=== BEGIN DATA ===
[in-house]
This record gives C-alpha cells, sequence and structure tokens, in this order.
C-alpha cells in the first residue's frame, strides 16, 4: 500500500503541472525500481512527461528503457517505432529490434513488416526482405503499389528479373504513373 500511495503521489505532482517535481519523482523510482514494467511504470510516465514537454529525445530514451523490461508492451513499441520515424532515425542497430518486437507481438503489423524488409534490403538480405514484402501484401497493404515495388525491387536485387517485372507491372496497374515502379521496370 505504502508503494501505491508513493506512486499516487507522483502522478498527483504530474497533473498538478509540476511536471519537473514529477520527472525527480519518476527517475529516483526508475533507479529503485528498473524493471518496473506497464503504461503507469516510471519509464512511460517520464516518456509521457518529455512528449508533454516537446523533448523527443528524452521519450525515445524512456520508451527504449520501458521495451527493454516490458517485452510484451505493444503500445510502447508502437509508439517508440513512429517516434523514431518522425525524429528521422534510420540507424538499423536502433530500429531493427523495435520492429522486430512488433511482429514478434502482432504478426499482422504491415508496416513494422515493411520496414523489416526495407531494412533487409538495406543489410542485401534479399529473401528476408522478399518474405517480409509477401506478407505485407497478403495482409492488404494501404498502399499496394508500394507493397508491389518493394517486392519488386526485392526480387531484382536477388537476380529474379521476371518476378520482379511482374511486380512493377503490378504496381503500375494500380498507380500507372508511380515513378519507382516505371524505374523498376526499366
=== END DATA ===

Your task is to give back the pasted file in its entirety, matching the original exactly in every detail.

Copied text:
[in-house]
This record gives C-alpha cells, sequence and structure tokens, in this order.
C-alpha cells in the first residue's frame, strides 16, 4: 500500500503541472525500481512527461528503457517505432529490434513488416526482405503499389528479373504513373 500511495503521489505532482517535481519523482523510482514494467511504470510516465514537454529525445530514451523490461508492451513499441520515424532515425542497430518486437507481438503489423524488409534490403538480405514484402501484401497493404515495388525491387536485387517485372507491372496497374515502379521496370 505504502508503494501505491508513493506512486499516487507522483502522478498527483504530474497533473498538478509540476511536471519537473514529477520527472525527480519518476527517475529516483526508475533507479529503485528498473524493471518496473506497464503504461503507469516510471519509464512511460517520464516518456509521457518529455512528449508533454516537446523533448523527443528524452521519450525515445524512456520508451527504449520501458521495451527493454516490458517485452510484451505493444503500445510502447508502437509508439517508440513512429517516434523514431518522425525524429528521422534510420540507424538499423536502433530500429531493427523495435520492429522486430512488433511482429514478434502482432504478426499482422504491415508496416513494422515493411520496414523489416526495407531494412533487409538495406543489410542485401534479399529473401528476408522478399518474405517480409509477401506478407505485407497478403495482409492488404494501404498502399499496394508500394507493397508491389518493394517486392519488386526485392526480387531484382536477388537476380529474379521476371518476378520482379511482374511486380512493377503490378504496381503500375494500380498507380500507372508511380515513378519507382516505371524505374523498376526499366